Serial.begin(19200);
 delay(1000);
}

void loop()
{
 //Send and receive at commands
 if (Serial.available() > 0)
 SIM808.write(Serial.read());
 if (SIM808.available() > 0)
 Serial.write(SIM808.read());
}

Once we have loaded the program we open the serial monitor and select the correct speed. The first AT command will serve us simply to know if the module responds and that communication therefore works. And this command is simply AT, we write it and press ENTER. You should respond with an OK; if we should not review that everything is in order: connections, ignition and correct speed

monitor serie AT

Checked this, we can enter the PIN of the SIM card, which is done by the command AT + CPIN = “XXXX”; where you will have to replace XXXX with the corresponding pin, in my case 1867, that is, AT + CPIN = “1867”. We will get a reply message indicating if the PIN is correct, and if it is, the LED that flashed once per second will do so every 3 seconds (more or less), indicating that it has found the mobile network.

comando at pin sim

And now we are ready to send and receive calls and connect to the Internet. To check that you can actually call the phone number of the SIM that you have put in the module, or use the command ATDXXXXXXXXX; (replacing the X with the phone number and respecting the “;”) to call whoever you want. And if you connect a helmet and a microphone to the module you can talk as if it were a normal phone.

monitor serie llamar recibir

Or if you call the phone number of the SIM that you have placed, you will hear a tone and in the serial monitor you will see how “RING” appears.

Making calls

 

PTo communicate with the module we will use AT commands, but the first thing we will do is include the SoftwareSerial.h library and configure the communication by pins 7 and 8 (10 and 11 for the Arduino Mega).

#include <SoftwareSerial.h>
SoftwareSerial SIM900(7, 8); // 10 and 11 for Arduino Mega

The module uses a communication speed of 19200KHz, so in the setup we will configure the serial port for the SIM900 and for Arduino at that speed.

In addition we will introduce the PIN of the card to unblock it using AT commands and we will give you a little time to connect to the network. The command that we will use is AT + CPIN = “XXXX”, where we will replace XXXX with the PIN of our card.

 
  • Remember that since we are going to put the command inside a println, we will have to use the \ before each “so that they do not behave like a special character.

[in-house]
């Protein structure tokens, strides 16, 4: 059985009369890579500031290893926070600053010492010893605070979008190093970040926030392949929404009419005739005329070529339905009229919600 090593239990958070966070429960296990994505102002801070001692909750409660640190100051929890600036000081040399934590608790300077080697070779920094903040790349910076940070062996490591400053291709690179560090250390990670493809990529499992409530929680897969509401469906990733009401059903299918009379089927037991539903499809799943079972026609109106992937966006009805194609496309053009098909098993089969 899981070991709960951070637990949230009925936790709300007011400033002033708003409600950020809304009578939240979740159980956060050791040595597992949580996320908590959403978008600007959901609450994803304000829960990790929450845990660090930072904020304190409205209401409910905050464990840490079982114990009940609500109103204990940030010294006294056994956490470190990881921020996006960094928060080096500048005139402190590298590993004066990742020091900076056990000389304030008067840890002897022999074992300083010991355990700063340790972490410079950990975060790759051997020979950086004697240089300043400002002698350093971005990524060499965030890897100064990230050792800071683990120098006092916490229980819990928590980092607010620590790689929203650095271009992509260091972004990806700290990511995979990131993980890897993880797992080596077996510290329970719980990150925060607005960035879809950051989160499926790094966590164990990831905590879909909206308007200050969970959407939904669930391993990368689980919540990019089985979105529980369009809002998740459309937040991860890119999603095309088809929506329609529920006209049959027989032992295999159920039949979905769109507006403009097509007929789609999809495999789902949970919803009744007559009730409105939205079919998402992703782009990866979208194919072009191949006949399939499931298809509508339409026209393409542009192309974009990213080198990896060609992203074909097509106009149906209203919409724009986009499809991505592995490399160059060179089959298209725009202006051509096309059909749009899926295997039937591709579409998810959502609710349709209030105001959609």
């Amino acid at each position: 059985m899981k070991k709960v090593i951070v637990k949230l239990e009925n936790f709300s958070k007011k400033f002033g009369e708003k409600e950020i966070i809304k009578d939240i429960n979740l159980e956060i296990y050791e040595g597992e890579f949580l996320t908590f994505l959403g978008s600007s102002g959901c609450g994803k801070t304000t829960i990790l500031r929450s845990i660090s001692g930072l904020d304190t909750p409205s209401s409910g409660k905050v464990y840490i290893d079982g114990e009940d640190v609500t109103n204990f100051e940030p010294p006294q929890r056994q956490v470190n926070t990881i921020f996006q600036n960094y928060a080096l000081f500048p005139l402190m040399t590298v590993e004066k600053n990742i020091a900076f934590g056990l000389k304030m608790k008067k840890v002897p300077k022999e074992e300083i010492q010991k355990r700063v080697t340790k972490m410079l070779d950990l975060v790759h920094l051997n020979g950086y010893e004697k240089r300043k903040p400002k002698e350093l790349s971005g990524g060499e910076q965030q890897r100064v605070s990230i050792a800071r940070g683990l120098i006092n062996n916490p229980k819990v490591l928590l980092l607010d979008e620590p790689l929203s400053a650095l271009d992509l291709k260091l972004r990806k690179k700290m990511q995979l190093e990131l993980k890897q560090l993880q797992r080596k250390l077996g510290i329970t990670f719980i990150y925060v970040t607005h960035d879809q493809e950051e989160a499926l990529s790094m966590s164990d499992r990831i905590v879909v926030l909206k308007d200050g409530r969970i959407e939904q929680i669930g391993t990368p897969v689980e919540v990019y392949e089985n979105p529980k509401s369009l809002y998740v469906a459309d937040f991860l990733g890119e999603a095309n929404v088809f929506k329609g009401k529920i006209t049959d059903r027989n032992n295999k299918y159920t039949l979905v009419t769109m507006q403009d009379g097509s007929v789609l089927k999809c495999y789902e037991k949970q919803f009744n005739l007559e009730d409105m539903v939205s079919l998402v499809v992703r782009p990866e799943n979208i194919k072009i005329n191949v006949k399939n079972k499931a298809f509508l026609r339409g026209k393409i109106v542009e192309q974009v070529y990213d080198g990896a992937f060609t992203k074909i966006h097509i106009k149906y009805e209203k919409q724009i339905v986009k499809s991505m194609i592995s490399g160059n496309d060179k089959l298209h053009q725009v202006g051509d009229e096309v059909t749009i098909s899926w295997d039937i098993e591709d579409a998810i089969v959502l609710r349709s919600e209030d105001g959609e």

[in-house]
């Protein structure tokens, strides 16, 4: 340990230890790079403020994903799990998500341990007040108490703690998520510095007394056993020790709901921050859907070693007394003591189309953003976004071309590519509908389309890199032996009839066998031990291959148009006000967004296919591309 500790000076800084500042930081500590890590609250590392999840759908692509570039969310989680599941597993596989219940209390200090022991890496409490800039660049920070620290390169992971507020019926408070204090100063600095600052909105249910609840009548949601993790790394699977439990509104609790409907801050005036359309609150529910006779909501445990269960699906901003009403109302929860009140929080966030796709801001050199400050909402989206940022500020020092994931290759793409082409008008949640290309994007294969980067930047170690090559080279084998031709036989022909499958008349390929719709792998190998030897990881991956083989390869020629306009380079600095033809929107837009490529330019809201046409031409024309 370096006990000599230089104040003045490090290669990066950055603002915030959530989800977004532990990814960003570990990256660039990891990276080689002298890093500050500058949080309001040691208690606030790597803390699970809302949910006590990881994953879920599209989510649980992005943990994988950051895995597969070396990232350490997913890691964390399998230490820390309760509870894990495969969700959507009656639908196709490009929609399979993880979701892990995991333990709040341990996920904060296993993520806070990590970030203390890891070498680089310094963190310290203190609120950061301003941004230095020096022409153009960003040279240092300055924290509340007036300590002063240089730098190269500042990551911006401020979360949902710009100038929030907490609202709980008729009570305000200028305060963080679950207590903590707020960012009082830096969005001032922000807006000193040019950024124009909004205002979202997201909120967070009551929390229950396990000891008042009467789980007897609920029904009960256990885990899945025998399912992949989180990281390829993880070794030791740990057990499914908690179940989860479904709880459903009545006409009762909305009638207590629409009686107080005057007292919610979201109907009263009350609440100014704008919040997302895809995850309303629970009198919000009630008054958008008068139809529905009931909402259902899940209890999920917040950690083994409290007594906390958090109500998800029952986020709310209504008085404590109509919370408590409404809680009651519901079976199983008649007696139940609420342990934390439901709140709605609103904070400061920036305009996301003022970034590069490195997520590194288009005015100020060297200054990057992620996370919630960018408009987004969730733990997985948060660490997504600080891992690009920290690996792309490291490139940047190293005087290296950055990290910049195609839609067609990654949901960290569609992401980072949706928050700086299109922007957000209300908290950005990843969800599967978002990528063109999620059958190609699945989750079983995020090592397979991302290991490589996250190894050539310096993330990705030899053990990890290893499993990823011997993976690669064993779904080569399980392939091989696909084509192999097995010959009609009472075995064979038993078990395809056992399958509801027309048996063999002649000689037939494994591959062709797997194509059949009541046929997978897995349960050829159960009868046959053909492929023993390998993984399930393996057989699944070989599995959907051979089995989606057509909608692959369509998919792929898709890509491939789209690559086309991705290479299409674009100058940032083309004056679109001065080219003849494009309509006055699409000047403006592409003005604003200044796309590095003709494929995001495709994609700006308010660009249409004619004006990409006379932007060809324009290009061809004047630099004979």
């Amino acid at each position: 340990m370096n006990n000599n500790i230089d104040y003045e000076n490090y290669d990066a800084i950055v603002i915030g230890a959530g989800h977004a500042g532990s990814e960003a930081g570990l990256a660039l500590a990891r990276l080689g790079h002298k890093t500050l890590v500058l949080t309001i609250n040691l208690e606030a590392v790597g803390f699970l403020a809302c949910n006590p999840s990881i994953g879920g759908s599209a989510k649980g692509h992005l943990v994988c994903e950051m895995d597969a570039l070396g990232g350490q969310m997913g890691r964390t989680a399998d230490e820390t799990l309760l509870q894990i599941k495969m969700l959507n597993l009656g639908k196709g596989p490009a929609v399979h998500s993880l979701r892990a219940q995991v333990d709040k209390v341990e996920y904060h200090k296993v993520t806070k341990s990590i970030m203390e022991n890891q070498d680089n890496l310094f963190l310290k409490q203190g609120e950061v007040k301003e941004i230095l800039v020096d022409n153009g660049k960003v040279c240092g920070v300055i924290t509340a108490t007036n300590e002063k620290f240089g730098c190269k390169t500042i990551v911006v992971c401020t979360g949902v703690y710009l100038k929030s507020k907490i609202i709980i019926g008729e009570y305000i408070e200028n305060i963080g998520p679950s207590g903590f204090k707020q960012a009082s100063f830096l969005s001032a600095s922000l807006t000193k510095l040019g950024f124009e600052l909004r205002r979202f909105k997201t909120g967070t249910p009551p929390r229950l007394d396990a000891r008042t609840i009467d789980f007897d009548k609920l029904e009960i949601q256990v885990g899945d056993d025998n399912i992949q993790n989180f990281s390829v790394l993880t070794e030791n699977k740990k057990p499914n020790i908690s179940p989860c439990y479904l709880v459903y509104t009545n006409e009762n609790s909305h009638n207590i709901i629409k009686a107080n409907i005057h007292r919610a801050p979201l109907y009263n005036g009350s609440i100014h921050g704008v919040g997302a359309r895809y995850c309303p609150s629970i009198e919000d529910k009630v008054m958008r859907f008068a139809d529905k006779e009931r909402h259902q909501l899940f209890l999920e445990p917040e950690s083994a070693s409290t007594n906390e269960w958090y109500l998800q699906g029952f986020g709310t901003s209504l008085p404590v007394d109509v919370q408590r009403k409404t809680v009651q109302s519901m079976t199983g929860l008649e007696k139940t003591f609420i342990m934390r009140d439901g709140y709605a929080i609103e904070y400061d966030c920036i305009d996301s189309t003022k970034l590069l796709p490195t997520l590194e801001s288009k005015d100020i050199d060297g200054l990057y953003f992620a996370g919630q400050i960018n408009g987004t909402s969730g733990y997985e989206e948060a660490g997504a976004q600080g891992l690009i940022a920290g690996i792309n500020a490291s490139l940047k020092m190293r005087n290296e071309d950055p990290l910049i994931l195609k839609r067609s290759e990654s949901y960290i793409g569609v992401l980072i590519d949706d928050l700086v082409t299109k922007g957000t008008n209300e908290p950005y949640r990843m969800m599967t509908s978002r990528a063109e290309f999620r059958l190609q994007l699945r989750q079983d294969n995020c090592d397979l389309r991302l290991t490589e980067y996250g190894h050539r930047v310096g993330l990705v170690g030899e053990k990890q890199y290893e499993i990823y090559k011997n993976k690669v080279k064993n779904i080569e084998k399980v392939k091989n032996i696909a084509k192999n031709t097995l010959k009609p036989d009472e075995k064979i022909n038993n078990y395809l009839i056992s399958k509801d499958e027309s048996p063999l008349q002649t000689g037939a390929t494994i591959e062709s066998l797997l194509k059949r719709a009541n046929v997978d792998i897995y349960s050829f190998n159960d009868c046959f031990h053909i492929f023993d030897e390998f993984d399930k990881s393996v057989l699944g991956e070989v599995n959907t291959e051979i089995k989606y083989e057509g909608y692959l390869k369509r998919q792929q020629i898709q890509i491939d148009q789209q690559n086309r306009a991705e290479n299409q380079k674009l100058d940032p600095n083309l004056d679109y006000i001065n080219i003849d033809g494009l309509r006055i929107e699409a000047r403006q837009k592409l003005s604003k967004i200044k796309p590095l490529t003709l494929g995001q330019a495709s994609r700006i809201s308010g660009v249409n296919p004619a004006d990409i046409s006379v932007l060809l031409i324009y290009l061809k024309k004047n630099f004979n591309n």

So the setup would look like this:
void setup()
   {
      //digitalWrite(9, HIGH); //Software turn on
      //delay(1000); 
      //digitalWrite(9, LOW);
      delay (5000);  
      SIM900.begin(19200);  //SIM900 serial port speed
      Serial.begin(19200);  //CArduino serial port speed
      Serial.println("OK");
      delay (1000);
      SIM900.println("AT+CPIN=\"XXXX\"");  //SIM card pin at command
      delay(25000);  //time to find a network

We will create a function in which we will insert the necessary instructions to call and hang up the call, also using AT commands. To call we will use the command ATDXXXXXXXXX, (replacing the X with the number we want to call) and to hang ATH.

We do not have to be stingy with the time we keep the call, because sometimes it may take time to start giving tone and otherwise we could hang up before receiving anything on our mobile.

void call()
   {
      Serial.println("Calling...");
      SIM900.println("ATDXXXXXXXXX;");  //Call AT command
      delay(20000);  
      SIM900.println("ATH");  //call dangle
      delay(1000);
      Serial.println("Call end");
   }

And we only have to call the function when we want. In this example we simply have you call once and stay on hold indefinitely.

void loop()
   {
      call();  //Calling
      while (1);
   }
serie llamar

Sending SMS

 

The programming to send an SMS will be identical, but we will create another function that will be responsible for sending the AT commands to send the SMS.

First we will use the command AT + CMGF = 1 \ r to indicate to the GPRS module that we are going to send a message, and then we enter the number to which it is addressed with the command AT + CMGS = “XXXXXXXXX”.

Once this is done, we simply send the content of the message and end it with the character ^Z. The function would look like this:

void sending_sms()
   {
      Serial.println("Sending SMS...");
      SIM900.print("AT+CMGF=1\r");  //Configure text mode to send or receive SMS
      delay(1000);
      SIM900.println("AT+CMGS=\"XXXXXXXXX\"");  //Destintaion number
      delay(1000);
      SIM900.println("SMS sent from Prometec.");  //SMS text
      delay(100);
      SIM900.println((char)26); //End command ^Z
      delay(100);
      SIM900.println();
      delay(5000); 
      Serial.println("SMS sent");
   }
serie mandar mensaje

Here we leave a video for you to see how it has gone to us:

In the next session we will learn to receive calls and SMS. And, if you have left wanting more, we recommend that you take a look at this session. In it you will find a more worked program in which, among other things, we are going to use a function to send the AT commands and make sure that the module response is what we expect.

Summary

 

In this session we have learned several important things:

 
    • We can make our Arduino behave like a mobile phone.
    • How to connect and configure the GPRS card.
    • To send calls and SMS to any phone.